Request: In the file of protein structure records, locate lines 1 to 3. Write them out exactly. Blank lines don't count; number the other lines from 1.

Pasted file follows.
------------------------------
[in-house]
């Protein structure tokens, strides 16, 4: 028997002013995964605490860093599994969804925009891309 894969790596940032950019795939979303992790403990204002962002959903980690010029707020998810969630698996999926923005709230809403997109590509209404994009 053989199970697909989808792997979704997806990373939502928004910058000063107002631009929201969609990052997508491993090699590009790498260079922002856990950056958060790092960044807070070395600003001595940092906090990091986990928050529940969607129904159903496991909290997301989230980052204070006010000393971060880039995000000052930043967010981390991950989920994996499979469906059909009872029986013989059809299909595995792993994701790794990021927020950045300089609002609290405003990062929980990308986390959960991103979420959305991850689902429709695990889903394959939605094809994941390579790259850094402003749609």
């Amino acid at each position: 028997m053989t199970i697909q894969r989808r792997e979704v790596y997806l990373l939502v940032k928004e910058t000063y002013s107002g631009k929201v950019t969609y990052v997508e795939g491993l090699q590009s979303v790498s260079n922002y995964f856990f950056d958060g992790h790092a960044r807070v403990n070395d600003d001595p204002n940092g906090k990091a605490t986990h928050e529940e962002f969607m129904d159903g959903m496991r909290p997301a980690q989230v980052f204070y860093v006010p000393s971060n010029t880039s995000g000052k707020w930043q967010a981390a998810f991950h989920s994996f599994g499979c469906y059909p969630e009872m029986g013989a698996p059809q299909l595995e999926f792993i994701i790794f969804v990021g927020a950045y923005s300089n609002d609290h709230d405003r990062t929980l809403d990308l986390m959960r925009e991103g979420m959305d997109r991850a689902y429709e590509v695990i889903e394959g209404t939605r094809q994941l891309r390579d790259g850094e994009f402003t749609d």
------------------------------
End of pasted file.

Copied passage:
[in-house]
């Protein structure tokens, strides 16, 4: 028997002013995964605490860093599994969804925009891309 894969790596940032950019795939979303992790403990204002962002959903980690010029707020998810969630698996999926923005709230809403997109590509209404994009 053989199970697909989808792997979704997806990373939502928004910058000063107002631009929201969609990052997508491993090699590009790498260079922002856990950056958060790092960044807070070395600003001595940092906090990091986990928050529940969607129904159903496991909290997301989230980052204070006010000393971060880039995000000052930043967010981390991950989920994996499979469906059909009872029986013989059809299909595995792993994701790794990021927020950045300089609002609290405003990062929980990308986390959960991103979420959305991850689902429709695990889903394959939605094809994941390579790259850094402003749609």
């Amino acid at each position: 028997m053989t199970i697909q894969r989808r792997e979704v790596y997806l990373l939502v940032k928004e910058t000063y002013s107002g631009k929201v950019t969609y990052v997508e795939g491993l090699q590009s979303v790498s260079n922002y995964f856990f950056d958060g992790h790092a960044r807070v403990n070395d600003d001595p204002n940092g906090k990091a605490t986990h928050e529940e962002f969607m129904d159903g959903m496991r909290p997301a980690q989230v980052f204070y860093v006010p000393s971060n010029t880039s995000g000052k707020w930043q967010a981390a998810f991950h989920s994996f599994g499979c469906y059909p969630e009872m029986g013989a698996p059809q299909l595995e999926f792993i994701i790794f969804v990021g927020a950045y923005s300089n609002d609290h709230d405003r990062t929980l809403d990308l986390m959960r925009e991103g979420m959305d997109r991850a689902y429709e590509v695990i889903e394959g209404t939605r094809q994941l891309r390579d790259g850094e994009f402003t749609d």